All projects in the myclimate portfolio must meet the following criteria:
- Additionality: The project would not be implemented without funding through carbon credits
- Permanence: A minimum duration must be guaranteed.
- Exclusion of double-counting: In order for the climate protection effect to be directly measurable, there must be precise accounting for the greenhouse gas emissions saved and the credits retired.
- Validation by third parties: The projects must be certified by an independent body.
- Independently of such standards, myclimate subjects all projects to a strict internal due diligence process that also covers environmental integrity.
The projects demonstrably reduce emissions by replacing fossil fuels that are harmful to the climate with renewable energy sources or by promoting more energy-efficient technologies, as well as by lowering methane emissions, or by avoiding or storing CO₂ emissions using natural sinks. The myclimate portfolio ranges from solar plants and drinking water treatment facilities to composting, recycling and efficient stove projects, and from forest conservation, reforestation and nature restoration initiatives to wetland restoration projects.
Alongside the measurable saving of greenhouse gas emissions, the projects always bring about improvements for the local population and the environment. For instance, jobs are created, the infrastructure is improved or health risks mitigated. Biodiversity in the project region is protected and education opportunities improved for the local population. myclimate demonstrates transparently which of the UN’s Sustainable Development Goals (SDGs) each individual project contributes to.
myclimate works usually closely with experienced and independent partners in the respective countries to implement climate protection projects. These local partners make sure that local projects are realised professionally, and they also regularly review the projects’ impact. In addition, climate protection projects are reviewed annually (five-yearly in the LUF sector) by another independent, external body.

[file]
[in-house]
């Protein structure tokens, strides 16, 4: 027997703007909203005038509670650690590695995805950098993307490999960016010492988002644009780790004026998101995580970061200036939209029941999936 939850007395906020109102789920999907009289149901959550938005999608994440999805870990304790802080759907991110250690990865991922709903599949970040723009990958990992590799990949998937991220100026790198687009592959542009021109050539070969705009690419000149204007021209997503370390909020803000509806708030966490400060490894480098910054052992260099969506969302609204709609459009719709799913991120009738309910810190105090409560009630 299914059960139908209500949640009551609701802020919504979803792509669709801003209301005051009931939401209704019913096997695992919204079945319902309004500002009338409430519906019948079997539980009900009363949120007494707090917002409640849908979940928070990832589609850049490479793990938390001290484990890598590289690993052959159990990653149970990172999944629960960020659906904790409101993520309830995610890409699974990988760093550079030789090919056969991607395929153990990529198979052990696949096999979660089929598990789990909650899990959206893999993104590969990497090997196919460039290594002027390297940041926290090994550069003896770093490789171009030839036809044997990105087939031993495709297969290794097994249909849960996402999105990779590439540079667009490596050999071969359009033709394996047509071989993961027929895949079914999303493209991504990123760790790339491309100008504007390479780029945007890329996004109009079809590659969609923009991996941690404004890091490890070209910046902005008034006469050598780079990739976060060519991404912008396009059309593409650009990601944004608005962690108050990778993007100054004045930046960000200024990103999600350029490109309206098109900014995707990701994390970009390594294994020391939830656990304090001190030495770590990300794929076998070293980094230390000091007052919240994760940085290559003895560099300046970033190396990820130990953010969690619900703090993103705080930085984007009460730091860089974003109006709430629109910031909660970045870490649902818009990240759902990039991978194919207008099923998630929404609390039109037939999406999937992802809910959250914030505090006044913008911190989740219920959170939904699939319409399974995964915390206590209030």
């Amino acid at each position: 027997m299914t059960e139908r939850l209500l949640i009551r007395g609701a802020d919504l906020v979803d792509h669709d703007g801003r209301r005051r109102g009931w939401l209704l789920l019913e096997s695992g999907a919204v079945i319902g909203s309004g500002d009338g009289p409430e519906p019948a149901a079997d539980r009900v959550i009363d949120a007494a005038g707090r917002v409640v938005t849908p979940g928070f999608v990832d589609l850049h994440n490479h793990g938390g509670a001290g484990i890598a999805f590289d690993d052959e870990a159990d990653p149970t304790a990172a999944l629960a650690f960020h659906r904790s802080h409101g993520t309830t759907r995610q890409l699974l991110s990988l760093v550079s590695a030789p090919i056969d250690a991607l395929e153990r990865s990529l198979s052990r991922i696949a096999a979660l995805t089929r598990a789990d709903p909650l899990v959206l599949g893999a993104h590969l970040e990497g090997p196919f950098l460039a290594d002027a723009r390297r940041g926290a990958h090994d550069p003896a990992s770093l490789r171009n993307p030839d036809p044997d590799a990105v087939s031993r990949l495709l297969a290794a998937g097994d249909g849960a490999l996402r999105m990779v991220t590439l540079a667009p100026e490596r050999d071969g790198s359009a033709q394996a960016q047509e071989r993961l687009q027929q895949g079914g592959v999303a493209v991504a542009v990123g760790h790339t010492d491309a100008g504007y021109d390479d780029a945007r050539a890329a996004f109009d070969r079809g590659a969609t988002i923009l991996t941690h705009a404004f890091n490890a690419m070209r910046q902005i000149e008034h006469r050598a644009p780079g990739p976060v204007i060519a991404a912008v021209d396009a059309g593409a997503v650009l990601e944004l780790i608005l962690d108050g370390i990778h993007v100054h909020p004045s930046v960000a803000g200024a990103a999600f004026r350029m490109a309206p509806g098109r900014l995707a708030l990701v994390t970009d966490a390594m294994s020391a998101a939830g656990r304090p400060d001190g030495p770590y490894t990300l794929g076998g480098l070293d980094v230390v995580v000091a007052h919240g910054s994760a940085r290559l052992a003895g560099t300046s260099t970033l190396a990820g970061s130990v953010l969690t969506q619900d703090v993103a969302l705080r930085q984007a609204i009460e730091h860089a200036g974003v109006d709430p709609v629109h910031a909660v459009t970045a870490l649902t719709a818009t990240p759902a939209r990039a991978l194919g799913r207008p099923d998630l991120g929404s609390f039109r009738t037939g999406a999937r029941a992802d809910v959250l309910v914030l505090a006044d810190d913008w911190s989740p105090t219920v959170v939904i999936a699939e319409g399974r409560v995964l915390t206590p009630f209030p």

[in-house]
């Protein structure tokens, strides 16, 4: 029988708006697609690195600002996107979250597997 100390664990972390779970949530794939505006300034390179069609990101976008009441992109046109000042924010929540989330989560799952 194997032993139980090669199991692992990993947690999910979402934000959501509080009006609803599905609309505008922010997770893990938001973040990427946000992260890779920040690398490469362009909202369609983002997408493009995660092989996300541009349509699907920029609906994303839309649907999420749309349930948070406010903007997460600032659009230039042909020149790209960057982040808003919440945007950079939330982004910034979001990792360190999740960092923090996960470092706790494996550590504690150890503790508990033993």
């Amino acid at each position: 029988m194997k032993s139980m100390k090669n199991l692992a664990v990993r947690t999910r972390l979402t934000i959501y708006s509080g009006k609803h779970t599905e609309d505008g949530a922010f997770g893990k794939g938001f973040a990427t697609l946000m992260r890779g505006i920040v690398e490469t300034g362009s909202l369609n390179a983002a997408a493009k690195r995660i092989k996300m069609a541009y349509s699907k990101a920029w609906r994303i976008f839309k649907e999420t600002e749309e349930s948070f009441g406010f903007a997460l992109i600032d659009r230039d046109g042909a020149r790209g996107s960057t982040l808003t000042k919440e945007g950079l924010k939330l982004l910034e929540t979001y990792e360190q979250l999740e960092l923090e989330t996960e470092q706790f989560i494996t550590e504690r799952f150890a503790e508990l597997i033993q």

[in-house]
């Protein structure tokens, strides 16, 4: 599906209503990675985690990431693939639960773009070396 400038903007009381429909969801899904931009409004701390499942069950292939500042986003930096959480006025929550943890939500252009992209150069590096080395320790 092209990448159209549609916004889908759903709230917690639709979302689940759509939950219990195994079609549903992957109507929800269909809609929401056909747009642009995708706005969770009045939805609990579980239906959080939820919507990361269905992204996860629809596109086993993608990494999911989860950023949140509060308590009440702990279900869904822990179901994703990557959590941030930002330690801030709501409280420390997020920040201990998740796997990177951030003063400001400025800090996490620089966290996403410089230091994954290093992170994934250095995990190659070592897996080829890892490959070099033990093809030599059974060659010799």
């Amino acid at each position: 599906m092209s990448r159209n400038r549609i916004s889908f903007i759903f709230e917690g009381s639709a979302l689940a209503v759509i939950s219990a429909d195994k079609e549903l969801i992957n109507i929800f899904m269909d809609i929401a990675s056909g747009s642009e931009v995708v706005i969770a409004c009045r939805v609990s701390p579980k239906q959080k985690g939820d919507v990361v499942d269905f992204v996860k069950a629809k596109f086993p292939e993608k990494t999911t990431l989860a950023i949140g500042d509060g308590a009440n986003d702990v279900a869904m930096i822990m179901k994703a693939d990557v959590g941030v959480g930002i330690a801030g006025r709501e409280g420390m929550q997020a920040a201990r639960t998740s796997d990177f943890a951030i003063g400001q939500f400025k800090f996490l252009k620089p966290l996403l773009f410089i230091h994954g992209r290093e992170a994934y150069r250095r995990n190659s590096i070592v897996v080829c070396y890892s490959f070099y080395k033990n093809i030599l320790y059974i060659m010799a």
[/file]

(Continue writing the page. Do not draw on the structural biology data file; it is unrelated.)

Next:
International climate protection projects
The Gold Standard is an independent quality standard that recognises high-quality climate protection projects. It was established in 2003 by the WWF and other environmental protection organisations to ensure that projects within the scope of the UN Clean Development Mechanism (CDM) and within the framework of the voluntary financing of climate protection projects meet the highest quality standards. Alongside the actual CO₂ reduction, projects that are recognised by the Gold Standard also contribute to sustainable development in the respective project region and thus the SDGs of the United Nations (UN).
Plan Vivo was established in 1996 and is the oldest standard for the certification of climate protection projects in the area of land usage. It was developed specially to give small-scale farmers access to the carbon market. Forest conservation, reforestation and forest utilisation projects receive this label when they meet especially high demands. The projects are based and organised locally, and the small-scale farming families receive at least 60 per cent of the climate protection money. What’s more, the projects have to pursue a holistic approach, fighting deforestation and poverty while focussing on reforestation. The standard promotes pragmatic climate protection solutions based on participatory approaches that place communities and small-scale farmers at the heart of the solutions. It is these qualities that make Plan Vivo one of the most credible and strongest standards worldwide.
The Verified Carbon Standard (VCS), formerly the Voluntary Carbon Standard, is a standard for certification of CO₂ emissions reduction from the organisation VERRA, founded in 2007, and is currently the most widespread standard on the voluntary carbon market. myclimate only includes very selected VCS projects in its portfolio, mainly from the land use sector (LUF), and only where these are also certified with the CCB (Climate, Community & Biodiversity) and/or SD-VISta standard (Sustainable Development Verified Impact Standard). Customary and legal rights must be recognised and respected, free, prior and informed consent must be obtained, and direct and indirect costs, benefits and risks must be assessed and monitored. Furthermore, precious natural assets must be preserved and a positive net effect guaranteed for the climate, the local community and biodiversity overall.